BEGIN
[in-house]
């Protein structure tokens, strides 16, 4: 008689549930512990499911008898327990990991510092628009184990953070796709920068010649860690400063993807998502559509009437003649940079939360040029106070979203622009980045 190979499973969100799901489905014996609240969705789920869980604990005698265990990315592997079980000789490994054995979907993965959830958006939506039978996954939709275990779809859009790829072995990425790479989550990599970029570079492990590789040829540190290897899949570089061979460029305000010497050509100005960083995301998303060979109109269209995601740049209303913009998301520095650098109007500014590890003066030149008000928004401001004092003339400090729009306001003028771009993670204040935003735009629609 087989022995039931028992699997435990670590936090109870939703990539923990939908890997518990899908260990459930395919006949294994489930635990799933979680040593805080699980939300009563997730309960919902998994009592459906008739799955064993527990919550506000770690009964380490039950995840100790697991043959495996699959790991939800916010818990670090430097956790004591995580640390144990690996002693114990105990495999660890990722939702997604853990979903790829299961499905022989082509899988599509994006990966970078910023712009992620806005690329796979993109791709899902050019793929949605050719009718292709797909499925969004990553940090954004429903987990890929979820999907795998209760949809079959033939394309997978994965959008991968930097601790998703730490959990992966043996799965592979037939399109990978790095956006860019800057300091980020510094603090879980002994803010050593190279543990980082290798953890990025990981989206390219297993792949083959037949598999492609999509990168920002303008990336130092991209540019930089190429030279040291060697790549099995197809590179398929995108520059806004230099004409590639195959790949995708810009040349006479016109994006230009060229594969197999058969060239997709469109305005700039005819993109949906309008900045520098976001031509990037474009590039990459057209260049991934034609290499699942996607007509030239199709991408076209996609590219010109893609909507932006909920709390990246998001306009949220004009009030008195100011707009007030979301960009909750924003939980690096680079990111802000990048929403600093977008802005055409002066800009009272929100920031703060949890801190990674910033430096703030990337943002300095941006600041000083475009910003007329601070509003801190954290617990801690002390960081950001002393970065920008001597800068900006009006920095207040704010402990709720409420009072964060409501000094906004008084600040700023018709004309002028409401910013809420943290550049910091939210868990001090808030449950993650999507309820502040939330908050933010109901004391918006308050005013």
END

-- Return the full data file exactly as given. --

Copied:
[in-house]
């Protein structure tokens, strides 16, 4: 008689549930512990499911008898327990990991510092628009184990953070796709920068010649860690400063993807998502559509009437003649940079939360040029106070979203622009980045 190979499973969100799901489905014996609240969705789920869980604990005698265990990315592997079980000789490994054995979907993965959830958006939506039978996954939709275990779809859009790829072995990425790479989550990599970029570079492990590789040829540190290897899949570089061979460029305000010497050509100005960083995301998303060979109109269209995601740049209303913009998301520095650098109007500014590890003066030149008000928004401001004092003339400090729009306001003028771009993670204040935003735009629609 087989022995039931028992699997435990670590936090109870939703990539923990939908890997518990899908260990459930395919006949294994489930635990799933979680040593805080699980939300009563997730309960919902998994009592459906008739799955064993527990919550506000770690009964380490039950995840100790697991043959495996699959790991939800916010818990670090430097956790004591995580640390144990690996002693114990105990495999660890990722939702997604853990979903790829299961499905022989082509899988599509994006990966970078910023712009992620806005690329796979993109791709899902050019793929949605050719009718292709797909499925969004990553940090954004429903987990890929979820999907795998209760949809079959033939394309997978994965959008991968930097601790998703730490959990992966043996799965592979037939399109990978790095956006860019800057300091980020510094603090879980002994803010050593190279543990980082290798953890990025990981989206390219297993792949083959037949598999492609999509990168920002303008990336130092991209540019930089190429030279040291060697790549099995197809590179398929995108520059806004230099004409590639195959790949995708810009040349006479016109994006230009060229594969197999058969060239997709469109305005700039005819993109949906309008900045520098976001031509990037474009590039990459057209260049991934034609290499699942996607007509030239199709991408076209996609590219010109893609909507932006909920709390990246998001306009949220004009009030008195100011707009007030979301960009909750924003939980690096680079990111802000990048929403600093977008802005055409002066800009009272929100920031703060949890801190990674910033430096703030990337943002300095941006600041000083475009910003007329601070509003801190954290617990801690002390960081950001002393970065920008001597800068900006009006920095207040704010402990709720409420009072964060409501000094906004008084600040700023018709004309002028409401910013809420943290550049910091939210868990001090808030449950993650999507309820502040939330908050933010109901004391918006308050005013």